The massive digitalization witnessed over the last year is one of the most enduring impacts of the pandemic on human society. But, a digital transformation journey requires a staged approach with a clear strategy that involves a host of stakeholders beyond internal/external barriers.
Innovative technologies are deciding the present and the future of businesses for the past two decades. Digital transformation is not a trend or technology, which anyone can learn and implement quickly. It requires leadership, a clear strategy and proper implementation.
Today, businesses around the world are witnessing digital transformation, but only a few have mastered the skill to make it a competitive advantage. It is the CIO who is responsible for the digital transformation journey of an organization. But, with the COVID-19 outbreak, CIOs leading digital transformation in 2021 face new risks and opportunities. The strategies adopted by them will have a massive impact on the long-term success of the business.
Since barriers like competing priorities and slow executive approval are now out of the way, CIOs have a great opportunity to execute their long-stalled digital transformation plans, like the transition to cloud-based technologies.
According to a study done by Twilio, the COVID-19 pandemic accelerated the digital communication strategies of organizations by an average of six years. Also, according to 97% of enterprise decision-makers, the pandemic has also expedited their company’s digital transformation.
In today’s digitalized era, there are more opportunities available for IT and business operations. Thanks to globalization and the adoption of cloud technologies, geographical boundaries seem irrelevant and it provides employees with the liberty to work from any corner of the world with no limitations.
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In the wake of the pandemic, everything- right from work, school, shopping to essential communications- has been online without having to step outside. In the pre-COVID 19 times, jobs that were considered doable only from on-site are now being done remotely.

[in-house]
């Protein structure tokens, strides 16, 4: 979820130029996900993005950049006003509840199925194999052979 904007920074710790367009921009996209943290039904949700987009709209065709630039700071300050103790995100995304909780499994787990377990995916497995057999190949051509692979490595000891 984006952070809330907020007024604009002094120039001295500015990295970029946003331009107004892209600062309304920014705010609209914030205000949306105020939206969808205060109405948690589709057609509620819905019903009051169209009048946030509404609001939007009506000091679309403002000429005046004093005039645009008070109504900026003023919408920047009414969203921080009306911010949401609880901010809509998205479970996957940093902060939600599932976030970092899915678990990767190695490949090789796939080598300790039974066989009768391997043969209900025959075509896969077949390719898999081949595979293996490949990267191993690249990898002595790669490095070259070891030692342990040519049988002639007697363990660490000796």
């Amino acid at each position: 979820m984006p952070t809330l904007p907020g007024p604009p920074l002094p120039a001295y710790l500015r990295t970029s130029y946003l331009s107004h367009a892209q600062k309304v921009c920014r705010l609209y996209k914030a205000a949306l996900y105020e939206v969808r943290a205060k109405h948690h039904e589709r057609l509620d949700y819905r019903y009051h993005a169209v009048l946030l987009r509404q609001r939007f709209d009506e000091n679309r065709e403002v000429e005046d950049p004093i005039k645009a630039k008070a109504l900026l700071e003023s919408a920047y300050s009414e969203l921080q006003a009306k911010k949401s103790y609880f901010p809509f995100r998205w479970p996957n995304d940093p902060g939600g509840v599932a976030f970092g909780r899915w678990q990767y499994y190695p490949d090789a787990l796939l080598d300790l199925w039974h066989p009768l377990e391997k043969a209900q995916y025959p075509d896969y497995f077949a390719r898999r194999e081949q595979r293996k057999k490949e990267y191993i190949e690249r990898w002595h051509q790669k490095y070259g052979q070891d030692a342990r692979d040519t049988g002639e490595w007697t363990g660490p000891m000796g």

Popular peak hours for internet usage used to be in the evening. Since everyone is home 24/7, streaming everything simultaneously, the Wi-Fi may not provide a stable connection, especially during an employee’s work timings. Therefore, organizations must provide remote employees with the bandwidth and technology they need to be efficient and productive. Moreover, it is advisable to allocate a budget for employees to upgrade their home networks to premium bandwidth as choppy bandwidth on video conferencing platforms like Zoom while supporting clients can be a real challenge.
High-Threat is the New Normal
With the increase in migration to the cloud and remote working, it’s necessary to manage a high-threat environment whenever an employee fires up a laptop/mobile phone and taps into the business network or cloud resources.
Furthermore, employees should be informed and educated about the rising threats and multi-factor authentication should be employed. Organizations have to be ready to fight against every prototype, every sandbox, and every cloud-based lab environment as it becomes vulnerable the minute it goes online.
Prioritize Human Connections
Businesses must prioritize the human element and support connections as much as possible. Most of the employees working remotely all over the globe are juggling with work and personal life. Therefore, organizations should treat their employees with empathy and offer them flexibility. This will help foster motivation and engagement and eventually loyalty, which can be the most valuable asset in the post-COVID 19 environment.